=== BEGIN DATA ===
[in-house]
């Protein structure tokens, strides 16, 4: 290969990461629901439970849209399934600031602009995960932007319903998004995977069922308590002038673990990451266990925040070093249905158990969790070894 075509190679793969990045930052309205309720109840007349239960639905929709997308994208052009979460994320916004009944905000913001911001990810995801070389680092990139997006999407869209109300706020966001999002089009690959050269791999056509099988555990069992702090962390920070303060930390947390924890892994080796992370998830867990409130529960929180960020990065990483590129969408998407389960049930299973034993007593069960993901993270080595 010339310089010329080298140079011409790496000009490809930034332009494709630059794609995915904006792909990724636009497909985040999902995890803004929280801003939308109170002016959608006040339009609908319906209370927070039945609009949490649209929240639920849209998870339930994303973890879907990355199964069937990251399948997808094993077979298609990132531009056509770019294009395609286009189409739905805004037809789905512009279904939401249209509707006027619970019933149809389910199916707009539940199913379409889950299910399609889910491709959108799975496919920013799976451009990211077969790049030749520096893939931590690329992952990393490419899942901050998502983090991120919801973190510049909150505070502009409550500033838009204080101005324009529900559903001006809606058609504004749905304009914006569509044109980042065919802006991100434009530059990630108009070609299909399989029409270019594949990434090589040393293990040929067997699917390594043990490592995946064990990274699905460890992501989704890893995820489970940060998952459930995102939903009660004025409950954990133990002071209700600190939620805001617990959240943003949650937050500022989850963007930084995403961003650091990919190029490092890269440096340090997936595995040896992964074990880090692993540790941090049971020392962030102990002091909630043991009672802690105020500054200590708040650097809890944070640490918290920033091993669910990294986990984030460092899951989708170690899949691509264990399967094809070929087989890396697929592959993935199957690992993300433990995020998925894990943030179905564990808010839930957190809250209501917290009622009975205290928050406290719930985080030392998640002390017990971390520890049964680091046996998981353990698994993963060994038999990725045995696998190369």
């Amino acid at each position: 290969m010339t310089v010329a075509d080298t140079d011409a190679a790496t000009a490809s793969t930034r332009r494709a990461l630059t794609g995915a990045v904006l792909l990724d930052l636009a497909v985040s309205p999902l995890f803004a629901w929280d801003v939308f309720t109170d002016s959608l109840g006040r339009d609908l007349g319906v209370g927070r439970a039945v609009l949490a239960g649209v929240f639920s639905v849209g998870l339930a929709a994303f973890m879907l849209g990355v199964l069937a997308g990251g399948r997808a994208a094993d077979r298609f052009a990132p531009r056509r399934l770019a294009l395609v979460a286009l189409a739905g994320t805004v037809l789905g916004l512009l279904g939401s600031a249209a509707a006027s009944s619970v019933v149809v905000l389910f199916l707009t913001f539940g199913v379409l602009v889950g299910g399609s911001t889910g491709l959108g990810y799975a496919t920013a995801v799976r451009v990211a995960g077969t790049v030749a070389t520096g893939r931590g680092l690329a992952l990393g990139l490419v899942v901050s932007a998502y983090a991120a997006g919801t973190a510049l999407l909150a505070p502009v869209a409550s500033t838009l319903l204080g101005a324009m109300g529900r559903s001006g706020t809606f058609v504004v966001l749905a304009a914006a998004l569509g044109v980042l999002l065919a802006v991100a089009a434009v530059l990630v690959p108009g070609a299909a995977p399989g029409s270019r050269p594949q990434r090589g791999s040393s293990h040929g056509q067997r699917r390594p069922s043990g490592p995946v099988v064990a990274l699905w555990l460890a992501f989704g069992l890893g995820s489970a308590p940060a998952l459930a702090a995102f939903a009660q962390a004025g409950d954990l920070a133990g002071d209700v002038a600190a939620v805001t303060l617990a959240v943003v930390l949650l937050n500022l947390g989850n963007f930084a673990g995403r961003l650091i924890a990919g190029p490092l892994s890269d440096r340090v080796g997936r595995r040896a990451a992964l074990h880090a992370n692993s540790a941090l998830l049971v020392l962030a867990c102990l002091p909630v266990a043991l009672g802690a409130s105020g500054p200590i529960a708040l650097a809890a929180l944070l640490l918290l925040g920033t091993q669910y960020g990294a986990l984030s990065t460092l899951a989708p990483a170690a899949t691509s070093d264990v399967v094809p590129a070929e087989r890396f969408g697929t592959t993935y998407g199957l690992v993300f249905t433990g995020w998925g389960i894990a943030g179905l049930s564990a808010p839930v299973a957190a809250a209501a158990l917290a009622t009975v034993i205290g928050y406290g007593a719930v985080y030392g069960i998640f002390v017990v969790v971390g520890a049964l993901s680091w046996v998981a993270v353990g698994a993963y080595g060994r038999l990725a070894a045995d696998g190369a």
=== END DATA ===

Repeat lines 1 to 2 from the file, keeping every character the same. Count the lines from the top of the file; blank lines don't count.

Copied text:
[in-house]
């Protein structure tokens, strides 16, 4: 290969990461629901439970849209399934600031602009995960932007319903998004995977069922308590002038673990990451266990925040070093249905158990969790070894 075509190679793969990045930052309205309720109840007349239960639905929709997308994208052009979460994320916004009944905000913001911001990810995801070389680092990139997006999407869209109300706020966001999002089009690959050269791999056509099988555990069992702090962390920070303060930390947390924890892994080796992370998830867990409130529960929180960020990065990483590129969408998407389960049930299973034993007593069960993901993270080595 010339310089010329080298140079011409790496000009490809930034332009494709630059794609995915904006792909990724636009497909985040999902995890803004929280801003939308109170002016959608006040339009609908319906209370927070039945609009949490649209929240639920849209998870339930994303973890879907990355199964069937990251399948997808094993077979298609990132531009056509770019294009395609286009189409739905805004037809789905512009279904939401249209509707006027619970019933149809389910199916707009539940199913379409889950299910399609889910491709959108799975496919920013799976451009990211077969790049030749520096893939931590690329992952990393490419899942901050998502983090991120919801973190510049909150505070502009409550500033838009204080101005324009529900559903001006809606058609504004749905304009914006569509044109980042065919802006991100434009530059990630108009070609299909399989029409270019594949990434090589040393293990040929067997699917390594043990490592995946064990990274699905460890992501989704890893995820489970940060998952459930995102939903009660004025409950954990133990002071209700600190939620805001617990959240943003949650937050500022989850963007930084995403961003650091990919190029490092890269440096340090997936595995040896992964074990880090692993540790941090049971020392962030102990002091909630043991009672802690105020500054200590708040650097809890944070640490918290920033091993669910990294986990984030460092899951989708170690899949691509264990399967094809070929087989890396697929592959993935199957690992993300433990995020998925894990943030179905564990808010839930957190809250209501917290009622009975205290928050406290719930985080030392998640002390017990971390520890049964680091046996998981353990698994993963060994038999990725045995696998190369």